It wasn’t my wonderful crazy family after all, well not totally. It was me. I was responsible for how I interacted with them and it was up to me if it was going to be different.

Let’s see what happens next year when I sit in my camp chair, book in hand. I think I’ll make a few signs to hold up to help re-educate my loved ones and myself.

‘I’m not moving but I’m actually really busy right now’,Before asking me, ask yourself’, perhaps just ‘Do Not Disturb, information download in progress’ or ‘I love you, but please go away.

I guess I’ll see how it goes. Ultimately it’s my choice to go with the flow, swim against the tide or step out of the water.

My legs are knee deep in swampy reed infested water. I wade through hoping soon my efforts will take me to a place of respite. A simple cool but dry patch of earth is all I seek. A space where my body doesn’t need to struggle to achieve basic functions, like walking.

‘Do Sumo Wrestlers float?’ This amongst many other questions and various sound affects that come from my 10- year-old boy are part of the swampy waters my mind moves through on it’s path to an island of clear thought. What is it exactly I want to think about that is so important anyway? My next book, that cool short story idea, my next blog post, online marketing, self development? It all swirls around and is blocked by ‘Do sumo wrestlers float?’ It’s a fair question. My 10 year-old is trying to make sense of the world in the same way I’m trying to make sense of the world. Are Sumo wrestlers strong from muscle or from just being big and fat? Does having more muscle make you sink? Does being fat make you float?

I want to answer the question but I don’t have an answer. I tell him sumo wresters aren’t just fat. They are really strong. I tell him perhaps we shouldn’t use the word ‘fat’. Is over-weight any better? Being over-weight implies there is a correct weight and that someone has gone over it. How is that better than using the word ‘fat’? I don’t want him taking people’s differences and defining them into negative stereo-types, but how am I, as a parent, supposed to fight against media propaganda, against a sea of messages that are conditioning and shaping all humans, including my son, including myself?

It doesn’t change the fact that at the core are two very good questions. 1. Does muscle make you sink and does fat make you float? 2. Is this question any more or less of a distraction than any other question?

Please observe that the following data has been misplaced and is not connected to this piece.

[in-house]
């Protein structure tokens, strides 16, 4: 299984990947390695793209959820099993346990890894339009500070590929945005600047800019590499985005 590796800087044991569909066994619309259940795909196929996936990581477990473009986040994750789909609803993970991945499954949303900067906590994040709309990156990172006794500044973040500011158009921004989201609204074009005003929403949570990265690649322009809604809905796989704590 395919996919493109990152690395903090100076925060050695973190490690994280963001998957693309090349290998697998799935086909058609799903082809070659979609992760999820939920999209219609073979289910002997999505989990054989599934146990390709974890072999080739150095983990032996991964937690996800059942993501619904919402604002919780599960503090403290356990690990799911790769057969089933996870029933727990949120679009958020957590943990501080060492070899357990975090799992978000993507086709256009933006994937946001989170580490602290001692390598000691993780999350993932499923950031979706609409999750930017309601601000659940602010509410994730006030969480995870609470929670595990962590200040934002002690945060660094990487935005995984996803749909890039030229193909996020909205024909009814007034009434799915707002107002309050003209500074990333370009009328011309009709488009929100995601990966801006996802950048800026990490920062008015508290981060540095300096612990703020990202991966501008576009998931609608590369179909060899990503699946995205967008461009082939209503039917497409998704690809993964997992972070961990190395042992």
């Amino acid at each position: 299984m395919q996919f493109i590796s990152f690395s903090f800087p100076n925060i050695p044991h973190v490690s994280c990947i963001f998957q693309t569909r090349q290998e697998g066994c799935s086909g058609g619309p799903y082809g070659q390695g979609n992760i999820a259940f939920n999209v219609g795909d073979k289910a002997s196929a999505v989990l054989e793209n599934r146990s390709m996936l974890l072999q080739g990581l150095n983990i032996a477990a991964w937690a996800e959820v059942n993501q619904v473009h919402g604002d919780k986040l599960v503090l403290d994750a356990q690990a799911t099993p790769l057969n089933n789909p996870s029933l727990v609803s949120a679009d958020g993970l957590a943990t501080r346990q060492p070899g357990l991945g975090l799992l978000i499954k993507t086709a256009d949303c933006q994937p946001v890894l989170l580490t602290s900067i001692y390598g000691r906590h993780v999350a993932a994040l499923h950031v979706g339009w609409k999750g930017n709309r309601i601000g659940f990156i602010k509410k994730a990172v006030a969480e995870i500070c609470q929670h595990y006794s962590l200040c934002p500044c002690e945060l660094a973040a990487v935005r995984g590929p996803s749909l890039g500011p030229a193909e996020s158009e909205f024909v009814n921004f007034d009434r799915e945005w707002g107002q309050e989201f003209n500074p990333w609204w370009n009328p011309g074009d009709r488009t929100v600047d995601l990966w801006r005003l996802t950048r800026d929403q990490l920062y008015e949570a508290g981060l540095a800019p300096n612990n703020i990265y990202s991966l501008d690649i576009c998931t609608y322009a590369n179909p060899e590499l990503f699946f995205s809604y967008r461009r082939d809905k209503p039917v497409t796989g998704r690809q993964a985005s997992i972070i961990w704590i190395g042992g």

A distraction from what? That’s a third question. A distraction from thinking what you think you want to think?

While writing this I helped my son with homework, I made both my kid’s lunches. I had a coffee. I tweaked my website, I texted hellos with my girlfriend. My mum came in to get help connecting to WIFI and to ask my teenage daughter if she wanted any washing done. My daughter needed help with directions to work experience and I also had to stop her from sticking chop sticks into the toaster to retrieve oversized burning bread. The bread wasn’t fat, it was oversized. I didn’t have time to do the dishes or work on my novel before leaving for work.

The Sumo is still in my mind as I move through the swamp. I think about looking up the answer to the question but it’s one of a thousand questions that my son has asked me. What about the other multitude of questions racing through his mind that he’s not asking me? I’ve decided not to ponder the question any further? Pondering the reason the question is being asked is more revealing. What I had decided was a swamp of unwanted information that was hindering and halting my progress is just a means I’m using to filter incoming data. I can look at all these activities and thoughts placed before me as burdens, as obstacles, as a swamp to wade through or I can appreciate them as the rich texture of my experience.

The need to shape and form and organise information so prevalent in my son’s relentless questioning is something I’m happy I’ve passed on to him, even if it was just via DNA and not as a result of my parenting style.

My intuition tells me that Sumo wrestlers probably float and then after a while sink, just like the rest of us, unless they take some action to get out of the water they’d probably drown. Then of course they might float again.

Perhaps that’s what I’ll tell my son. Of course by the time I see him after school and offer my answer to the original question it may well have been replaced in his mind by another flow of seemingly unrelated questions. My best course of action is to enjoy where his mind takes mine. My thoughts will be waiting for me when I choose to see them.